Golden Gate Ventures: ‘Now Malaysia becomes really interesting and appealing to us’

  • Seeing more companies breaking out of Malaysia, having found product market fit
  • Looking to make possible follow-on investment into media company’s startup

Golden Gate Ventures: ‘Now Malaysia becomes really interesting and appealing to us’“THERE’s a right time to making investments,” says Michael Lints (pic), a Dutch who is a partner in Golden Gate Ventures Pte Ltd (GGV), an independantly owned venture capital company based in Singapore.

For GGV that right time – for Southeast Asia (SEA) – was seven years with the founding founders, Vinnie Lauria and Jeffrey Paine and co-founder Paul Bragiel making a bet that the region was going to be a hotspot ripe for startups to be disruptive. They choose Singapore in 2011 as their base of operations and have since then established GGV as among the leading early-stage investors in the region with close to 30 investments thus far.

During that time, they have been in and out of Malaysia, active in the startup scene through engagements and collaborations with Malaysian Digital Economy Corporation and Cradle Fund Sdn Bhd. The Cradle relationship was specifically through a co-investment partnership in 2014 to invest on a matching basis in early stage Malaysian technology startups with up to five investments a year.

The promise of that partnership did not materialize as both sides could not find the right startups that they could agree on to jointly invest in. But that has not deterred GGV and on Nov 30 it announced that it was opening a Malaysian presence with an office in KL with a dedicated US$18 million (RM75 million) fund for startups that are founded in Malaysia or are already part of GGV’s existing portfolio but which are looking to expand to Malaysia. The funding comes from GGV’s recently closed US$100 Fund III.

“Despite our active engagement here, we didn’t feel the right amount of deal flow nor investments that would suite our fund, coming from Malaysia earlier. But we are seeing it more and more now and feel it is getting better,” says Lints.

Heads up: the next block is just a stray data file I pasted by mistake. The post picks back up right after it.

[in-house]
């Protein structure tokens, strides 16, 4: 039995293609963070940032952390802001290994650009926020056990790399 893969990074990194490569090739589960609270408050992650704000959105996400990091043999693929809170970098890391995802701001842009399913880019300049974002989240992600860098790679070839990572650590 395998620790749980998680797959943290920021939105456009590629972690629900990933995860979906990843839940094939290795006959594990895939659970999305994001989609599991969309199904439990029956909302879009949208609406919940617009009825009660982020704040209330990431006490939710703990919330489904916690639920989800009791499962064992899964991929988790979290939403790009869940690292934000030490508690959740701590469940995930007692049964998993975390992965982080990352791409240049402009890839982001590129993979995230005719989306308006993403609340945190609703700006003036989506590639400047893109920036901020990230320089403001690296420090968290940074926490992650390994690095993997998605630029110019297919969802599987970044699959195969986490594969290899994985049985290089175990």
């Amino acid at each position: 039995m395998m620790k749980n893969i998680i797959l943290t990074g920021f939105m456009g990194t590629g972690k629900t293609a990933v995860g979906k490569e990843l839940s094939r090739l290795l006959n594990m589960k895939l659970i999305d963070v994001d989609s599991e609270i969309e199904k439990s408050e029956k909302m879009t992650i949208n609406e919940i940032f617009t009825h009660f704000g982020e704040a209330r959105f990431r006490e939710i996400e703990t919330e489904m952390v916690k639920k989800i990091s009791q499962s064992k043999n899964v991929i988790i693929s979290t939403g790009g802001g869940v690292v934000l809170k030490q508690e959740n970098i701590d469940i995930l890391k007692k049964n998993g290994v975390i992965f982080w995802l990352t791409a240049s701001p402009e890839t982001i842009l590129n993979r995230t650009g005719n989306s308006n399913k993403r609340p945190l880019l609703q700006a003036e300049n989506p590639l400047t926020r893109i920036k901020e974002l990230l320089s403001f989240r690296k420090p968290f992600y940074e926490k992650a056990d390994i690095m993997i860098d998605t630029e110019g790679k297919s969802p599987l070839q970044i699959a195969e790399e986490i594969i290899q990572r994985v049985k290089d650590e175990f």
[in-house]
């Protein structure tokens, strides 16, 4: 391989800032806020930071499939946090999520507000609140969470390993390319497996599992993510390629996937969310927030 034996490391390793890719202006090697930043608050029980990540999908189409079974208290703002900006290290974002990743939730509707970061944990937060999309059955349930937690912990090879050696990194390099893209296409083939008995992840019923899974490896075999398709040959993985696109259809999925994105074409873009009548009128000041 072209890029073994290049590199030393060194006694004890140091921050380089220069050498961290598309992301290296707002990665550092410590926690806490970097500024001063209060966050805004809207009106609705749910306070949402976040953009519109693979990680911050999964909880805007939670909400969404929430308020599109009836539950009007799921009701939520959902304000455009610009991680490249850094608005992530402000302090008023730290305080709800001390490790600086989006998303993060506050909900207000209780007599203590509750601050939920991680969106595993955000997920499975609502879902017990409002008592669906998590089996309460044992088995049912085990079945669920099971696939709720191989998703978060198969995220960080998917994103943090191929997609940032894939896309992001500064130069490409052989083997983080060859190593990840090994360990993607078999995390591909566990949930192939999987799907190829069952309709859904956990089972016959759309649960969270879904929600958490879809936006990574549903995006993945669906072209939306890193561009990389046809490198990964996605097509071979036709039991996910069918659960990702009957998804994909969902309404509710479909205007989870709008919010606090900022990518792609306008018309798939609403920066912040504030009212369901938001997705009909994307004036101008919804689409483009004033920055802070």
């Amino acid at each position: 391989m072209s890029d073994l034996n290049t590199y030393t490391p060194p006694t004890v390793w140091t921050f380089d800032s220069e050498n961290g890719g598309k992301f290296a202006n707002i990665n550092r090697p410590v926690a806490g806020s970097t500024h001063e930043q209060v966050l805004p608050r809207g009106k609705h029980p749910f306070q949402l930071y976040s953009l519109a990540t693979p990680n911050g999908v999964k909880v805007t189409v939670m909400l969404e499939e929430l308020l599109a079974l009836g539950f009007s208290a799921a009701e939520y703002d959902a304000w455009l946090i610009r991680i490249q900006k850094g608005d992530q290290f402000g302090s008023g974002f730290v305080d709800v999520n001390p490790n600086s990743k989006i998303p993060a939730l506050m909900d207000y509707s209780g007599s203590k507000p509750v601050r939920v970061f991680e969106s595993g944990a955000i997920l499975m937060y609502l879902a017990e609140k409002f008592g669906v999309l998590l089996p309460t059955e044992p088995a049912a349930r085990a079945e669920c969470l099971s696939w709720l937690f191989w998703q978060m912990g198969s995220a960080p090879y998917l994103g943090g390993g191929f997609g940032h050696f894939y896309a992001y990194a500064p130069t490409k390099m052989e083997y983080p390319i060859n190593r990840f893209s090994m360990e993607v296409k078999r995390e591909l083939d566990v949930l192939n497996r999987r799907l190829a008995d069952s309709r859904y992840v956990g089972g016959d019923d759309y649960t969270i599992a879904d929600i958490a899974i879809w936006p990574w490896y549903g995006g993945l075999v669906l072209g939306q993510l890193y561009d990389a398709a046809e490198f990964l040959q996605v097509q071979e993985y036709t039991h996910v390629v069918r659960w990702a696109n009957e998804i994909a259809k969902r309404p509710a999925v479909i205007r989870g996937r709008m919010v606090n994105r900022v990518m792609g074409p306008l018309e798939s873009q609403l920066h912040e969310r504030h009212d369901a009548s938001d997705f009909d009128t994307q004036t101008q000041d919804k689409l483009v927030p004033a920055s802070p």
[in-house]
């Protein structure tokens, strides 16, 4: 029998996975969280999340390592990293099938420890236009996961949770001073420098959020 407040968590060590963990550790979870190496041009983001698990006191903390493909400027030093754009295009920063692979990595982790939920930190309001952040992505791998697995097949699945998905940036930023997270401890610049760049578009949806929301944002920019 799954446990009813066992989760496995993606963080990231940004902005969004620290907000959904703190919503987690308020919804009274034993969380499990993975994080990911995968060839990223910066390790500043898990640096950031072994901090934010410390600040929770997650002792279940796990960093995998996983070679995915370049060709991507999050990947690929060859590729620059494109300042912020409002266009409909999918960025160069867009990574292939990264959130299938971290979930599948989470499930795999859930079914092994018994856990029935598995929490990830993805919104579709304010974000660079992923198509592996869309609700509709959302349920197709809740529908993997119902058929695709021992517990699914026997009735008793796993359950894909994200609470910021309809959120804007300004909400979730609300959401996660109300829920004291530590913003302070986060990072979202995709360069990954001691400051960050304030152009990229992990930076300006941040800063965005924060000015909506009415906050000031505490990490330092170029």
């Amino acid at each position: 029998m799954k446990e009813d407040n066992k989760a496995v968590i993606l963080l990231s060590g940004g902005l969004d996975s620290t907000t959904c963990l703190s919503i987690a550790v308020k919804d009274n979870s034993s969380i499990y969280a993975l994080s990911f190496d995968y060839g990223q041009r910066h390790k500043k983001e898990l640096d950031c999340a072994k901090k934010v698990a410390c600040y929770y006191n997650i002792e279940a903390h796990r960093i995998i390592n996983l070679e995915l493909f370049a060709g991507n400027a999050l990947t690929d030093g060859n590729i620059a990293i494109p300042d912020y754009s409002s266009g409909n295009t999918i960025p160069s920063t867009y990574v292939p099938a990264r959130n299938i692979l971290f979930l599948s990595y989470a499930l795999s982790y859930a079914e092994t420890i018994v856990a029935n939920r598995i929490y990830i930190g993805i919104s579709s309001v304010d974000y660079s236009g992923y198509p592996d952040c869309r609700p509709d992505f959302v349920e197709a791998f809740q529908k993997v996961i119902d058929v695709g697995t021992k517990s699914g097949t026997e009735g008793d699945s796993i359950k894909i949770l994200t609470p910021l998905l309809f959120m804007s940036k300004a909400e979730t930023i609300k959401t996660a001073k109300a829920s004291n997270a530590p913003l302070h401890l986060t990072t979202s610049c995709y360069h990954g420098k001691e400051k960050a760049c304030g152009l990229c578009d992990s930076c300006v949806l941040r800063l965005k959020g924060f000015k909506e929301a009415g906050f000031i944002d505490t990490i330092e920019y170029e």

GGV is now seeing more companies breaking out of Malaysia, having found their product market fit and looking to go into their second or third markets. “Now it becomes really interesting and appealing to us.”

And while the change in government to one that has promised to govern by rule of law was not by any means a key factor, Lints says that it has helped lift sentiment especially from the way people look at the country from a foreign perspective.

Reacting to the news of GGV setting up office and a US$18 million investment fund, Dr V Sivapalan, president of Malaysian Business Angels Network says: "It is great to see a seasoned VC like GGV opening an office and committing a significant sum of money for Malaysian investments. This shows the maturity of the Malaysian startup scene and the many opportunities to invest in some excellent companies. I have said all along that there are many gems in Malaysia and this is further proof that our companies are doing well. This is great for entrepreneurs and angel investors in Malaysia but it is a wake up call for local VCs and local corporates. It is going to get more interesting. Congratulations to GGV and welcome to Malaysia."

A file pix of Code Army and the 2018 cohort of startups it was mentoring on behalf of Malaysian sovereign wealth fund, Khazanah Nasional's startup program called KNEO. The stronger ecosystem for startups is leading to better quality startups that are now beginning to attract the attention of funds such as GGV into the country.

Meanwhile, GGV is already in talks with large Malaysian corporates to make co-investments with it in Malaysia. “Infact, over the past 12 months we have intensified talks with them with especially good progress made with an insurance company and a media company,” says Lints adding that GGV is looking at an internally incubated company from the media player to take on a follow-on investment.

GGV is also looking at the Islamic market and whether any Malaysian startups have the right technology to tackle this market opportunity. “We actually had a long debate on the potential of the Islamic market earlier this year and while it is super interesting, we think it is early days and SEA startups are not mature enough to tackle the opportunities.”

Yet this has not prevented GGV from already looking at two potential investments, both Indonesian based startups. One is in the financing space which GGV feels is a particularly big opportunity. The second one is in insurance.

Still in the process of identifying the lead for its KL office which will be based at shared work space operator, The Co’s Bangsar space, Lints estimates the office to open in Jan/Feb 2019. The KL office will be its third in SEA after it opened in Jakarta, Indonesia last year. The fourth office will open in Vietnam in the second half of 2019.

Opening an office in the markets it is active in, or in the case of Malaysia, where it plans to be more active, allows GGV to not just get closer to and better help its portfolio companies. “It also allows our portfolio companies to better collaborate with each other and we expect to see the same dynamic in Malaysia as well,” says Lints.

 
 
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